In 1992, the Democratic Republic of Congo, which was then called Zaire, was sliding toward chaos. The regime of President Mobutu Sese Seko seemed exhausted, mired in economic problems and its own incompetence. While the rest of the continent was liberalizing, the DRC was seething with discontent. It agreed to adopt a multi-party system and formed a National Sovereign Conference (CNS) tasked with overseeing its transition, with Étienne Tshisekedi given an early leading role. As with last December, Cardinal Monsengwo and the CENCO were, naturally it seemed, asked to preside over the CNS.
But the aging Marshal Mobutu was loath to leave, and withdrew his commitments. The clergy resisted and called its flock onto the streets on Feb. 16. Their protests were brutally put down and Mobutu held onto power until 1997, when he fled as rebels advanced from the east. Then came a civil war in which millions died. Could the Church have prevented this? The cardinal once told the magazine Jeune Afrique that his role was "to pull on the rope without it giving way."
The Bishop v. Leopard Man
The struggle between Mobutu and the Church began early. On Nov. 24, 1965, when Mobutu, then a young colonel overthrew the DRC's first president, Joseph Kasa-Vubu, the people rejoiced. While Western powers were delighted with this vigorous anti-communist leader, Church authorities were distrustful. They regretted the passing of Kasa-Vabu, a faithful ally and former seminarian with whom they had worked in the struggle for independence. The clergy had managed to restore some of its tarnished standing from its longstanding proximity to Belgian colonial rule.
Mobutu did not trust the Church from the start. It was the only institution that might thwart his dream of absolute power, and it was not long before tensions turned to open confrontation. Mobutu's 1972 campaign to "Zairianize" the country and cleanse it of colonial influences was aimed directly at the Church. He changed his name from Joseph Désiré to Mobutu Sese Seko Kuku Ngbendu Wa Za Banga, or the "warrior who moves unstoppably from one victory to the next," and styled himself the Leopard Man.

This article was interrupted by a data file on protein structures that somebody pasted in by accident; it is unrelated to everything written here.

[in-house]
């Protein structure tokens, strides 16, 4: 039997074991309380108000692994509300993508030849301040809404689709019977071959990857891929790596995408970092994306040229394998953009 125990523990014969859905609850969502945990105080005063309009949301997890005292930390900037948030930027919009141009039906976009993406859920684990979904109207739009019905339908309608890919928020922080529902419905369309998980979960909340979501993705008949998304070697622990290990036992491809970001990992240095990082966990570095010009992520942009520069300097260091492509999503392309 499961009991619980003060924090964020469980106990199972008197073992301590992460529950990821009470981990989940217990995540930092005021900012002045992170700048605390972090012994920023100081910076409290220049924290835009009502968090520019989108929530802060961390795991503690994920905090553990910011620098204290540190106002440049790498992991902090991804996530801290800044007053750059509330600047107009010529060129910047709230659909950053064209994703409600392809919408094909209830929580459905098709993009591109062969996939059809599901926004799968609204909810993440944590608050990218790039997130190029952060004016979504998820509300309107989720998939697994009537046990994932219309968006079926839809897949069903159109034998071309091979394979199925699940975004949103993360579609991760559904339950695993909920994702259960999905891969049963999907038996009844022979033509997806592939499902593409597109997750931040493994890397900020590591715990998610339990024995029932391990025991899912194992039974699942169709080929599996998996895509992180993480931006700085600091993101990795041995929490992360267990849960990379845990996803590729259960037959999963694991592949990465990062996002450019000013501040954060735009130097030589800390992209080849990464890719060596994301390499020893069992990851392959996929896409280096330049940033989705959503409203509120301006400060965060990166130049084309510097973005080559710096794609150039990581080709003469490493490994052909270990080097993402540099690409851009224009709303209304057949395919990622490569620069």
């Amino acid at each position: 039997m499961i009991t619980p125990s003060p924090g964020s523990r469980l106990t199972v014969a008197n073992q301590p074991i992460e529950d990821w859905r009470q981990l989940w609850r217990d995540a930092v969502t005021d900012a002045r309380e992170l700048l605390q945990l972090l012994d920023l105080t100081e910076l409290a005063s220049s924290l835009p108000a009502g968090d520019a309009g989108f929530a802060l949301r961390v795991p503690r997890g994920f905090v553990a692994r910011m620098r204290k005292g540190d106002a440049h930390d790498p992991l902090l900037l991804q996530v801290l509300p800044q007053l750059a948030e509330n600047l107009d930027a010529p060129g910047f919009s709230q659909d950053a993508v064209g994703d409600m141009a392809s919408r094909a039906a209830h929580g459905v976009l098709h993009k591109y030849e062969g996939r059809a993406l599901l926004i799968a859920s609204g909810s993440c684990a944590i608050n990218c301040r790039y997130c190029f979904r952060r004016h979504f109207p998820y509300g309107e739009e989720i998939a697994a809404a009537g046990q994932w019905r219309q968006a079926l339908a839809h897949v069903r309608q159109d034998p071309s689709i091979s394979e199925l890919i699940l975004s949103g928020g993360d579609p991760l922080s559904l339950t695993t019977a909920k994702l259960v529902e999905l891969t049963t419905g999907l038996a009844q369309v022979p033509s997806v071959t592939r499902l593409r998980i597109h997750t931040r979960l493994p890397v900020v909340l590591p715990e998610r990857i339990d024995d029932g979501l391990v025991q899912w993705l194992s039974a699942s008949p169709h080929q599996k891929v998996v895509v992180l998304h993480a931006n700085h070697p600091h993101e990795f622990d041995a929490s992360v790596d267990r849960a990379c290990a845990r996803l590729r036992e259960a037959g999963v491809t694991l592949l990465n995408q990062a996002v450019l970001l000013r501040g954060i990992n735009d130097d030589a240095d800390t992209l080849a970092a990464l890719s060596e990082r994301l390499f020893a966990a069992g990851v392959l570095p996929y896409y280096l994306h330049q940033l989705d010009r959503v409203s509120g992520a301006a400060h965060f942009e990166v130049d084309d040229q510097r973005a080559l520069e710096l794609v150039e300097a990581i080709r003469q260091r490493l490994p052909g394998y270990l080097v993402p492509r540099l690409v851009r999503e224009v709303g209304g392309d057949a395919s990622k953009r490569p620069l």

Mobutu Sese Seko with Dutch Prince Bernhard in 1973 — Photo: Dutch National Archives
With its systematic pillage and a fall in the prices of raw materials, the DRC sank into a prolonged recession. The misery this caused boosted the power of the local Catholic hierarchy, even if Mobutu sought in vain to confiscate its wealth in a bid to raise funds. Two visits by Pope John Paul II in the 1980s confirmed the Church's status as national counterweight to the power of the president-for-life.
While the Church has kept a critical posture toward politics throughout these years, and often avoided the worst for the Congolese faithful, its leaders have been unable, like other institutions, to lead the country out of its quagmire. The recent deal reached under its patronage in December could be its last. If it ultimately fails to make the Democratic Republic of the Congo a country with a semblance of a future, the Church too may lose its credibility.
Le Figaro is a French daily founded in 1826 and published in Paris. The oldest national daily in France, Le Figaro is the second-largest national newspaper in the country after Le Parisien and before Le Monde, with an average circulation of about 331,000 copies Its editorial line is considered center-right. The newspaper is now owned by Dassault Media.
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A neo-Nazi has been buried in the former grave of a Jewish musicologist Max Friedlaender – not an oversight, but a deliberate provocation. This is just one more example of antisemitism on the rise in Germany, and society's inability to respond.
Eva Marie Kogel
October 24, 2021
BERLIN — If you want to check the state of your society, there's a simple test: as the U.S. High Commissioner for Germany, John Jay McCloy, said in 1949, the touchstone for a democracy is the well-being of Jews. This litmus test is still relevant today. And it seems Germany would not pass.